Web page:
The CIT academy is a 40 hour training course consisting of learning the basics of the different diagnoses and medications; an in-depth review of what resources exist for treatment, housing, etc.; review of the laws involving involuntary commitment and the laws regarding police order for mental evaluation; training in active listening, de-escalation techniques, etc. The academy is taught by police officers, mental health clinicians, and most importantly, mental health consumers. NAMI is a big part of the CIT program. Talking to people with serious mental illnesses gives CIT members more insight into what it might be like to live with such a difficult situation.
In my experience, it has turned the notion of the “frequent flyer” mentally ill caller from just a nuisance to a real person with real problems. It’s helpful to be reminded that no one asks to be mentally ill and a lot of bad behavior is symptomatic of an illness and not a character defect. Jimmy Schizophrenic isn’t being an asshole, he’s hallucinating and his world is chaotic and scary at the moment. It’s also worth remembering that the people who need most to take their medication regularly are sometimes the least able to do so by very definition of their illness. That certainly makes me less judgmental when I get the call that “Jenny is off her meds.”
At my agency CIT officers work a normal patrol shift and are sent to “CIT calls” as needed. Like other specialty teams (SWAT for instance) an officer or dispatcher has to apply to be a member of CIT. You have to have both passion and compassion. Unlike some other teams there is no extra pay involved. That’s on purpose also: if you are in it for the money, you are in it for the wrong reason.
JG: When did you add that to your repertoire?
R: I attended the 40 hour CIT academy in 2006. Since then I’ve had the opportunity to attend the national CIT conference in 2009 and to take other training classes to add to my knowledge base and to pass that information along to my fellow CIT members. We try to do some kind of advanced CIT training every year.
Worth pointing out: I am fortunate to work for an agency that allows dispatchers to attend the full 40 hour academy. Most agencies with CIT give their dispatchers 4-8 hours training. Part of what I was doing at the CIT International conference in Atlanta in 2009 was trying to sell the idea of giving dispatchers in every agency the entire CIT training since every part of the training applies.
JG: You live in Alaska ... i've heard that there is a lot more alcoholism/addiction/mental illness there -- do you see that manifest in your job?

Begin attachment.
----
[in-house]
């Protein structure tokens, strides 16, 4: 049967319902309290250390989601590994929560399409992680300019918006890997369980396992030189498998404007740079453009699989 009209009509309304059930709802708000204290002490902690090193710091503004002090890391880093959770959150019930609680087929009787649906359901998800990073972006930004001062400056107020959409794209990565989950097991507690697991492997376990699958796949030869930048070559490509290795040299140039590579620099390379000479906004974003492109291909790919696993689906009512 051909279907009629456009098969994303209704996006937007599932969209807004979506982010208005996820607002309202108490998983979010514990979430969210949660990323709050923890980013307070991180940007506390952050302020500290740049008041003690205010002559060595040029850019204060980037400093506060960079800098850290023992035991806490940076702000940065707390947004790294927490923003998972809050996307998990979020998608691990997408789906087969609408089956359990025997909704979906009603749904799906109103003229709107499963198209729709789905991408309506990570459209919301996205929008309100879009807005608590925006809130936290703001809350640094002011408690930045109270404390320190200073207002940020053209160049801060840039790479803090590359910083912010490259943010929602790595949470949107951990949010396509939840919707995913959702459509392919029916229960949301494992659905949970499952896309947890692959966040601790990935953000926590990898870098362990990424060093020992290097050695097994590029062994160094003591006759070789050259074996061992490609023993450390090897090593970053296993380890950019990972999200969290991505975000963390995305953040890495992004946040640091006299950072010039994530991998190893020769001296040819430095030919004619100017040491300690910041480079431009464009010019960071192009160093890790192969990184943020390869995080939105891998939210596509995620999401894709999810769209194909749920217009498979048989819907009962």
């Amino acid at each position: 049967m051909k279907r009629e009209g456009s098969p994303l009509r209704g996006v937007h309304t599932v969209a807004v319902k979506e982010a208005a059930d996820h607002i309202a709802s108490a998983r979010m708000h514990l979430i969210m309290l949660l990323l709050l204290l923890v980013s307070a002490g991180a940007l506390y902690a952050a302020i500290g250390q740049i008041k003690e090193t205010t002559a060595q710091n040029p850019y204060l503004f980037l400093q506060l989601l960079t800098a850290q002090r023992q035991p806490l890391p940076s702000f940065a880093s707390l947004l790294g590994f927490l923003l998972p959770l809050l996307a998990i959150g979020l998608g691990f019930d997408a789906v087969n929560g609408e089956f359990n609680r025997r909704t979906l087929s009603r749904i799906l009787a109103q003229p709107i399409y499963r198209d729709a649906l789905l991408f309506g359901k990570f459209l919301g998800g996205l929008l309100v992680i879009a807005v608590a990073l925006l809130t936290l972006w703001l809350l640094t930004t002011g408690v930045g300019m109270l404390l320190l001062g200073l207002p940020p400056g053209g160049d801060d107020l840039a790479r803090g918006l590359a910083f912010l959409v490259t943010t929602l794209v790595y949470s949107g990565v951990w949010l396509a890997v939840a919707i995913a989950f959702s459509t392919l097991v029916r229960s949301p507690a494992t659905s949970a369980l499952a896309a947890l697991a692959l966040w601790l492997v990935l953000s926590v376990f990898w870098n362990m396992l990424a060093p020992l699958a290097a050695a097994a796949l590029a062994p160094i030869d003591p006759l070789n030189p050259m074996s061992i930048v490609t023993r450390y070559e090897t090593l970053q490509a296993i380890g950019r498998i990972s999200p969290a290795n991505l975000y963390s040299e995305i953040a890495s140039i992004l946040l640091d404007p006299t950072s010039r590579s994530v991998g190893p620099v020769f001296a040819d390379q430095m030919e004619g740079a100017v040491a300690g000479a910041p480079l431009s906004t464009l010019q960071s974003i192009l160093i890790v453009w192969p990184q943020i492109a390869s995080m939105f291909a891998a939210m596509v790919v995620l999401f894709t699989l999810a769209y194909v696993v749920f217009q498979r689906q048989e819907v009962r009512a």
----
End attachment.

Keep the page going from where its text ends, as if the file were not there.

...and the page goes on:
R: Statistically, Alaska has a huge alcohol and drug problem. Since we have a comparatively small population, our per capita numbers are liable to be higher anyway, but it’s an undeniable problem. Add that to our huge domestic violence and sexual assault problem, and we have plenty of calls for service. Things go hand in hand too. Drugs and alcohol make people more vulnerable to being victimized in all sorts of ways. As far as mental illness, I think Anchorage is about average. The extra challenges are in rural areas where the clinical resources are few and far between. Average is terrible though. We have a broken system in this country.
JG: What sorts of extra training do you have in CIT?
R: In addition to the regular CIT training, I have attended training in self-injury, brain development in children and adolescents, autism spectrum disorder, PTSD, veteran’s issues, traumatic brain injury, and suicide.
JG: How do you use that in your job?
R: My job is to keep my officers safe and to keep my callers safe. For a CIT call, I prepare a caller for the police arriving and to make them as calm as possible and therefore less dangerous for the officers I’m sending. A call taker with a bad attitude or low level of skill can make a situation more volatile and dangerous for both the citizens and the officers. It reflects poorly on the police department and makes every encounter with that subject more difficult. A CIT call taker can deescalate a situation and provide reassurance that we are there to help.
Just being able to speak the language of mental illness goes a long way in calltaking. The relief I hear in a parent’s voice when I can correctly pronounce their children’s illness is dramatic. The ability to collect information in a non-confrontational and non-judgmental way makes the call go much more smoothly. A lot of it is basic customer service stuff: just because I’m trained to take control of a difficult caller and squeeze them like a rotten peach for information doesn’t mean I need to use this on every caller. People who call for help deserve to be helped in the most pleasant way possible.
Two examples of how CIT knowledge has translated into changing how we do things: